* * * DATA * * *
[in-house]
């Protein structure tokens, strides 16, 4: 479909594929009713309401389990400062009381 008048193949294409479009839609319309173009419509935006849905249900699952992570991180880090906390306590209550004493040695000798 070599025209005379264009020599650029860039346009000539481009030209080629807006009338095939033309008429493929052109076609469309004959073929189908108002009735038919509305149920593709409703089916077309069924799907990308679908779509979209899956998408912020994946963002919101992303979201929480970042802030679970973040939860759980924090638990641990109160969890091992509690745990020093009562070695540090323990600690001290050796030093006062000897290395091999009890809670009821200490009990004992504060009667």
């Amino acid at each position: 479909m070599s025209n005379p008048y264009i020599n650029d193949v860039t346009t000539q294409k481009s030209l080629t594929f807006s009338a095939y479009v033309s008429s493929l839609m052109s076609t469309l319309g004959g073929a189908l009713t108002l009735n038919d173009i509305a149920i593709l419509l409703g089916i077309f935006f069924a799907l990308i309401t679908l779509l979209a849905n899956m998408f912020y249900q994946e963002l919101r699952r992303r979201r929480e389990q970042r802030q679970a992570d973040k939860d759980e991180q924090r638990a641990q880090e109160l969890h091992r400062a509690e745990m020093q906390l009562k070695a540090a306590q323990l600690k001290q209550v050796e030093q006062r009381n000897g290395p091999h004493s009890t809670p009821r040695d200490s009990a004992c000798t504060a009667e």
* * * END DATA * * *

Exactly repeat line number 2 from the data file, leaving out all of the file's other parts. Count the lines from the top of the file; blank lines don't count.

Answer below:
């Protein structure tokens, strides 16, 4: 479909594929009713309401389990400062009381 008048193949294409479009839609319309173009419509935006849905249900699952992570991180880090906390306590209550004493040695000798 070599025209005379264009020599650029860039346009000539481009030209080629807006009338095939033309008429493929052109076609469309004959073929189908108002009735038919509305149920593709409703089916077309069924799907990308679908779509979209899956998408912020994946963002919101992303979201929480970042802030679970973040939860759980924090638990641990109160969890091992509690745990020093009562070695540090323990600690001290050796030093006062000897290395091999009890809670009821200490009990004992504060009667």